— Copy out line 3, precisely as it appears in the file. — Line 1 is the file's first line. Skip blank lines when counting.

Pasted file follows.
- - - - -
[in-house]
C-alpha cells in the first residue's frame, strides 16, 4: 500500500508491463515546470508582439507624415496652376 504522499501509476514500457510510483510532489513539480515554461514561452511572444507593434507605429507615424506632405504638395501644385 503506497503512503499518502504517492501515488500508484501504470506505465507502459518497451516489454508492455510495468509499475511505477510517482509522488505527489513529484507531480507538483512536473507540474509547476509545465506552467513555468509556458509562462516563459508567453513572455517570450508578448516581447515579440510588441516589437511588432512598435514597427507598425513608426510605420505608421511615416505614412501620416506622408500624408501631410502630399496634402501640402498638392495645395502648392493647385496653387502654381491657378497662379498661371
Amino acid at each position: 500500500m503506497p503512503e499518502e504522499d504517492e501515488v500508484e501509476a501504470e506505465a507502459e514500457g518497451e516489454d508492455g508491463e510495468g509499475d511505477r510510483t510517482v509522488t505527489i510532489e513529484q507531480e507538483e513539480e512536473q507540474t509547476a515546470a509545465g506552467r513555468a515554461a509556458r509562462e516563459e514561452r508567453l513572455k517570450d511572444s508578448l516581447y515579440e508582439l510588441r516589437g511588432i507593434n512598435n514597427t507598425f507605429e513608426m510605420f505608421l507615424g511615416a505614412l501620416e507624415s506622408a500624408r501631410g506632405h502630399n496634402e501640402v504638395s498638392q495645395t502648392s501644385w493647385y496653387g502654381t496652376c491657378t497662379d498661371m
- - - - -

Amino acid at each position: 500500500m503506497p503512503e499518502e504522499d504517492e501515488v500508484e501509476a501504470e506505465a507502459e514500457g518497451e516489454d508492455g508491463e510495468g509499475d511505477r510510483t510517482v509522488t505527489i510532489e513529484q507531480e507538483e513539480e512536473q507540474t509547476a515546470a509545465g506552467r513555468a515554461a509556458r509562462e516563459e514561452r508567453l513572455k517570450d511572444s508578448l516581447y515579440e508582439l510588441r516589437g511588432i507593434n512598435n514597427t507598425f507605429e513608426m510605420f505608421l507615424g511615416a505614412l501620416e507624415s506622408a500624408r501631410g506632405h502630399n496634402e501640402v504638395s498638392q495645395t502648392s501644385w493647385y496653387g502654381t496652376c491657378t497662379d498661371m